The Siskiyou County Sheriff’s Office said one person died in the Slater Fire, which has burned 187 square miles along California’s border with Oregon.

The three states are facing unprecedented wildfire seasons this year. California has at least 24 large fires burning, according to the National Interagency Fire Center. Oregon has 14 and Washington has 12; These numbers do not include scores of smaller fires.

“The low humidity, the high temperatures, the winds have all combined to stymie some of the most aggressive firefighting activities,” Washington Gov. Jay Inslee said at a news conference late Wednesday.

“California, Oregon, Washington, we are all in the same soup of cataclysmic fire,” he added.

Here’s a look at some of the major fires raging in parts of the West.

Oregon
Gov. Kate Brown said Wednesday at least 48 wildfires have burned about 500 square miles across Oregon since Monday night. Hundreds of people have been ordered to evacuate as the state faces the most extreme fire conditions in three decades, the Oregonian reported.

“We are not getting any relief from the weather conditions,” Brown said. “Winds continue to feed these fires and push them into our towns and cities.”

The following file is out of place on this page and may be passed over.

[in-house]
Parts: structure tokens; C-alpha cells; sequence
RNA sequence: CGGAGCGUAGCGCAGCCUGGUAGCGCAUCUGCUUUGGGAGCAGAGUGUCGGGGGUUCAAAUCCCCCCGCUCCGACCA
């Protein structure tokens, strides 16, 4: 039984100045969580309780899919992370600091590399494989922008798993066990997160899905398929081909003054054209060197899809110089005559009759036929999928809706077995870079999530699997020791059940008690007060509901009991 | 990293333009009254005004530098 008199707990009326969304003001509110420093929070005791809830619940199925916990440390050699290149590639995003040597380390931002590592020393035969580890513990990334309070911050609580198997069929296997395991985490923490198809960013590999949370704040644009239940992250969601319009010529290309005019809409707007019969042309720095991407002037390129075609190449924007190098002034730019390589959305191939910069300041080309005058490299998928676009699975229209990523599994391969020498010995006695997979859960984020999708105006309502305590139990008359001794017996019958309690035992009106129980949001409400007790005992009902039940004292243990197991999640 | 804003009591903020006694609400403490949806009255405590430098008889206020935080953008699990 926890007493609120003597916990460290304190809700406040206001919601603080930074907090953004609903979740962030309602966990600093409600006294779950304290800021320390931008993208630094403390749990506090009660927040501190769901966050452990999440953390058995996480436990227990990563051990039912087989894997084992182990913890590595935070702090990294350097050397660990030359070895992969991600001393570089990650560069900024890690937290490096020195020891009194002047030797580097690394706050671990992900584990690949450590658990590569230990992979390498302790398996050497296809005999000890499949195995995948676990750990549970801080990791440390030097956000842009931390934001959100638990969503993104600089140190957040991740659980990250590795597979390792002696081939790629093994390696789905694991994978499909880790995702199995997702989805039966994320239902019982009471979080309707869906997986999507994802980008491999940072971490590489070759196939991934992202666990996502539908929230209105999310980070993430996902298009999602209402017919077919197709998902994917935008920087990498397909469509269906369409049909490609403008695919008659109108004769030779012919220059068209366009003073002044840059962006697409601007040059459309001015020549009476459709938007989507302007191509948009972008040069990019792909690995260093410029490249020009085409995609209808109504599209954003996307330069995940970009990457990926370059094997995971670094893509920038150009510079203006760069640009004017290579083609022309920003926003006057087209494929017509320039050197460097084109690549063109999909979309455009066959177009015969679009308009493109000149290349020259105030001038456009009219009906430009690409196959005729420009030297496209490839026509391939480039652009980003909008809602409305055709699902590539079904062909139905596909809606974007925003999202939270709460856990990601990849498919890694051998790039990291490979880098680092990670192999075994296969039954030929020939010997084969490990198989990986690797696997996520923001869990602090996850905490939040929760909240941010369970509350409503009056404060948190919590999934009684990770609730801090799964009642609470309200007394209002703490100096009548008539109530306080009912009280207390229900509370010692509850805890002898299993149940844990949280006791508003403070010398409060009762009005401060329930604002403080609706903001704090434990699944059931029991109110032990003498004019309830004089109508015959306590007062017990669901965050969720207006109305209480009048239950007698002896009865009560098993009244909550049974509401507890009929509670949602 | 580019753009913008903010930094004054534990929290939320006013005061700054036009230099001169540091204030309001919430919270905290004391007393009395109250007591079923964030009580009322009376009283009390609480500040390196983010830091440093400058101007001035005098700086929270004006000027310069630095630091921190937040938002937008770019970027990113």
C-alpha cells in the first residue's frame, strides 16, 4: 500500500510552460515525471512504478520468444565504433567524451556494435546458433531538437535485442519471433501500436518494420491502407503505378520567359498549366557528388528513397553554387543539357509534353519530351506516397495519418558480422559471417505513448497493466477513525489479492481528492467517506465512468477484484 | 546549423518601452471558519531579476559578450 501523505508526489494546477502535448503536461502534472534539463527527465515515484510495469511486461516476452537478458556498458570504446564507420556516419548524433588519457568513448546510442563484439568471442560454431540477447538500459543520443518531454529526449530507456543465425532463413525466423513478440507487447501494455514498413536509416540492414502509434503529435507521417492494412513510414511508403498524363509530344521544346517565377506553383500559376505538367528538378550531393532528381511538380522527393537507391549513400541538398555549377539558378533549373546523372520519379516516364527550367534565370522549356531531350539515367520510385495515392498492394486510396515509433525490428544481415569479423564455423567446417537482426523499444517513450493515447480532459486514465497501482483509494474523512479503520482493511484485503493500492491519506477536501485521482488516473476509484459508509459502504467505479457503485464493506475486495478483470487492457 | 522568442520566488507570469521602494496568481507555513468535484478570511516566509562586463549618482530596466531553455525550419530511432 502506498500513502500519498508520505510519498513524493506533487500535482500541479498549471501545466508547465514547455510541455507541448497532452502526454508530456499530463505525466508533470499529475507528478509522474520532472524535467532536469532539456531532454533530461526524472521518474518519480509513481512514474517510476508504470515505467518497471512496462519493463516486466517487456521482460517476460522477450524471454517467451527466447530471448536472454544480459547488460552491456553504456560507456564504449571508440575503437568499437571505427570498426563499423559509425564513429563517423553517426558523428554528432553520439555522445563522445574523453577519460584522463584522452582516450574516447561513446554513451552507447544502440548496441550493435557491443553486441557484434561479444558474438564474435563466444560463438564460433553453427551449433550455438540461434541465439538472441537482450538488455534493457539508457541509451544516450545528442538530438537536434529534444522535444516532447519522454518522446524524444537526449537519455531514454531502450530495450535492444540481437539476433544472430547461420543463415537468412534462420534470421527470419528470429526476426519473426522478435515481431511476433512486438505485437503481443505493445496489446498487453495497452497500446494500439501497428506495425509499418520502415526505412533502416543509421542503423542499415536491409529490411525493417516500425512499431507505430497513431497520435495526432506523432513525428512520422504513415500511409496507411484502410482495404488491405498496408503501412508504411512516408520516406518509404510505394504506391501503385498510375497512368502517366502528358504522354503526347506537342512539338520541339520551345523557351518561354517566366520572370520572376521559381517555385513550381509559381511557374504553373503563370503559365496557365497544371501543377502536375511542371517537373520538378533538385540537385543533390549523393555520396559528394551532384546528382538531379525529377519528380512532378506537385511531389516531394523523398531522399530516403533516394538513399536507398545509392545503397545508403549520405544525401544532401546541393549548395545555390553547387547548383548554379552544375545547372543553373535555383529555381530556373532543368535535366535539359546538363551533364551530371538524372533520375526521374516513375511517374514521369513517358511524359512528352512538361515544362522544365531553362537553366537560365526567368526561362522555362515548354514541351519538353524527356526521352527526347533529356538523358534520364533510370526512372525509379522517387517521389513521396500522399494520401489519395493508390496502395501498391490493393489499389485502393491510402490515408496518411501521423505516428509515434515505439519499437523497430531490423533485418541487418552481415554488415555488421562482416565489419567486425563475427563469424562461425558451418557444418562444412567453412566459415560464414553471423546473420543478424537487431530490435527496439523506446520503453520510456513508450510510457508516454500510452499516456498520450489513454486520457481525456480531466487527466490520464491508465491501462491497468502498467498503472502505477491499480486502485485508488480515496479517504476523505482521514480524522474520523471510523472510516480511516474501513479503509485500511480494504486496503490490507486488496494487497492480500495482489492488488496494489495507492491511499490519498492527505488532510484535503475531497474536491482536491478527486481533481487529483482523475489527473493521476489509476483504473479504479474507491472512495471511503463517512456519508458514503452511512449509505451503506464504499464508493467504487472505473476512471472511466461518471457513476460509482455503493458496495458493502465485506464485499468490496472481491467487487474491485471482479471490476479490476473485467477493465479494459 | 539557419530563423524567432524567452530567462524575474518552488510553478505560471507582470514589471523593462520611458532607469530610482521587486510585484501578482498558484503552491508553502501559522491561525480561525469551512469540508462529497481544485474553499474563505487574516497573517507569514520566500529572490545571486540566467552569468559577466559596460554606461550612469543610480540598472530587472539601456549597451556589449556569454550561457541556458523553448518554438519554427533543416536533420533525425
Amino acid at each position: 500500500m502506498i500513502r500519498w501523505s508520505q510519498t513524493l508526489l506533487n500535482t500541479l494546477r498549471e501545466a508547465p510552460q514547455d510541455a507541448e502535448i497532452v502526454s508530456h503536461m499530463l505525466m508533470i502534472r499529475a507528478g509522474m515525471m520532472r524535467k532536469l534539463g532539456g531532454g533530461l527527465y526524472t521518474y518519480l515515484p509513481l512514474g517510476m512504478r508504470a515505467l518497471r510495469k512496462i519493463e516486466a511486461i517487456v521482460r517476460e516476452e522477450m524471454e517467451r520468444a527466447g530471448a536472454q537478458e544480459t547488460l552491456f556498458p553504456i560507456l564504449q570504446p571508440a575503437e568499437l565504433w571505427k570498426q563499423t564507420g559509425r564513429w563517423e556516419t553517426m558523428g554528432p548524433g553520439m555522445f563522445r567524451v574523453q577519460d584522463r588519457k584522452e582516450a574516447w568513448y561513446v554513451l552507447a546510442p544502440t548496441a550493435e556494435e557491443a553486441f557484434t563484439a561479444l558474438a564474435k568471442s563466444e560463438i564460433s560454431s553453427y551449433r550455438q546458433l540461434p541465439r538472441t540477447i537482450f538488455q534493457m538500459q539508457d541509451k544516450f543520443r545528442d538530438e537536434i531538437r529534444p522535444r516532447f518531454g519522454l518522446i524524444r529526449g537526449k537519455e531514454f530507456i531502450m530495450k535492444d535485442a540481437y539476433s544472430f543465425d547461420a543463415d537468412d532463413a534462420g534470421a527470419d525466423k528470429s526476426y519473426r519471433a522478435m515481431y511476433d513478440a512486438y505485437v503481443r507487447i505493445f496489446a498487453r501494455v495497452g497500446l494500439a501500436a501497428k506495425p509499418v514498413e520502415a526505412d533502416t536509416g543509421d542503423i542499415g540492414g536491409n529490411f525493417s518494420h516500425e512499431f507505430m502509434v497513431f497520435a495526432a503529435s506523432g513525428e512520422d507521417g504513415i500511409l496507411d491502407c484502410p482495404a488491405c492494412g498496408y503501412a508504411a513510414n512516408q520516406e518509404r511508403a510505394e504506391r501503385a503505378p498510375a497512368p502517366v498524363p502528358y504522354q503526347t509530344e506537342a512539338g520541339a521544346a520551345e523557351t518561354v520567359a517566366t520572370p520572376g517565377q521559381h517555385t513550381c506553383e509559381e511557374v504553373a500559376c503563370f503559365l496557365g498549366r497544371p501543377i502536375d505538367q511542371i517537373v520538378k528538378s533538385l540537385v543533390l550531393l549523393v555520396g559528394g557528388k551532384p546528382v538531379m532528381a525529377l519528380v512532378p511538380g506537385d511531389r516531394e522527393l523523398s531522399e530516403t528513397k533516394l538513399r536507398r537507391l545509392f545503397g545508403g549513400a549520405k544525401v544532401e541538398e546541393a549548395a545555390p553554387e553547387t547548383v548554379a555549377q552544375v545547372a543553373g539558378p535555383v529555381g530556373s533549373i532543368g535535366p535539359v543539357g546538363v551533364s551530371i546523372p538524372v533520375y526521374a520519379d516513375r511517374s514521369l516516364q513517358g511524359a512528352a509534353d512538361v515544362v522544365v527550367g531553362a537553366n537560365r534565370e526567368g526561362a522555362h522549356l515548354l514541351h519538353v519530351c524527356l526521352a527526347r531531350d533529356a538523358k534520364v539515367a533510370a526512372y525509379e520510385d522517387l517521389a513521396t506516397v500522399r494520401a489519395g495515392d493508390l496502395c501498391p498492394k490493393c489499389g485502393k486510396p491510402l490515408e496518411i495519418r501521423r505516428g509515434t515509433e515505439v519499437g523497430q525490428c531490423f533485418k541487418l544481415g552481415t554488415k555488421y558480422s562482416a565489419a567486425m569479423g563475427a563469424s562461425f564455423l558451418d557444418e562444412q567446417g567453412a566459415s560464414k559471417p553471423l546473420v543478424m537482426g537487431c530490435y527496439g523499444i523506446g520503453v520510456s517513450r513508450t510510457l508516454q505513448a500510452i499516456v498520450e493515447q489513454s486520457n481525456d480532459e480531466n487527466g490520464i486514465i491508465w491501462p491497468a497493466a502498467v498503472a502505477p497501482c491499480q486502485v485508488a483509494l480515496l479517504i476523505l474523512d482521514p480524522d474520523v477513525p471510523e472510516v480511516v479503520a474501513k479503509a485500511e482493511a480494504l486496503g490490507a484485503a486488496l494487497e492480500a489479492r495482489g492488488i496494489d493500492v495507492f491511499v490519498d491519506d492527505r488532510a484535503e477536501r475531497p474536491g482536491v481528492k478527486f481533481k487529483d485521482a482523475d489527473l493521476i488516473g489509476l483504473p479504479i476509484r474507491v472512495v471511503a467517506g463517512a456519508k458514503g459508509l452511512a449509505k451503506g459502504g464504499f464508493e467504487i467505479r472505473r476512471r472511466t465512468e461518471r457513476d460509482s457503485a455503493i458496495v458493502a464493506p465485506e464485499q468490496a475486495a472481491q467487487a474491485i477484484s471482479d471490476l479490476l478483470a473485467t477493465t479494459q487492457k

School districts across the state have canceled classes or postponed the reopening of schools because of the fires.

The Santiam and Lionshead fires have roared through 371 square miles in Marion and Linn counties. The town of Gates, on the border of the two counties, was nearly wiped out, residents said.

“This is a nightmare. It was my dream house and it’s gone,” Barb Mahlum told the Oregonian as she fled the flames.

In Jackson County in southern Oregon, Phoenix Mayor Chris Luz said the Almeda Fire had devastated his town of about 4,650 people.

“Many businesses have been burned down,” he said. “Certain neighborhoods, including my own, have been burned down. There are many, many, many homes that are gone.”

In nearby Talent, Oregon, city manager Sandra Spelliscy said she saw breathtaking destruction in the town of fewer than 6,500 people.

Doug and Laura McHaney and their family lost their home in the 2018 Carr Fire in Redding, California. On Wednesday, their new home in Ashland, Oregon, was destroyed by the Almeda Fire, according to the Statesman Journal.

“I’d say the pile of rubble is a little bit smaller than the last one,” Doug McHaney said.

All of Clackamas County is under some type of evacuation order because of at least four active wildfires. The Riverside Fire in the county has grown to more than 171 square miles.

Just north of Molalla, Oregon, Kyle and Kerina St. Claire were waiting for the order to leave their home.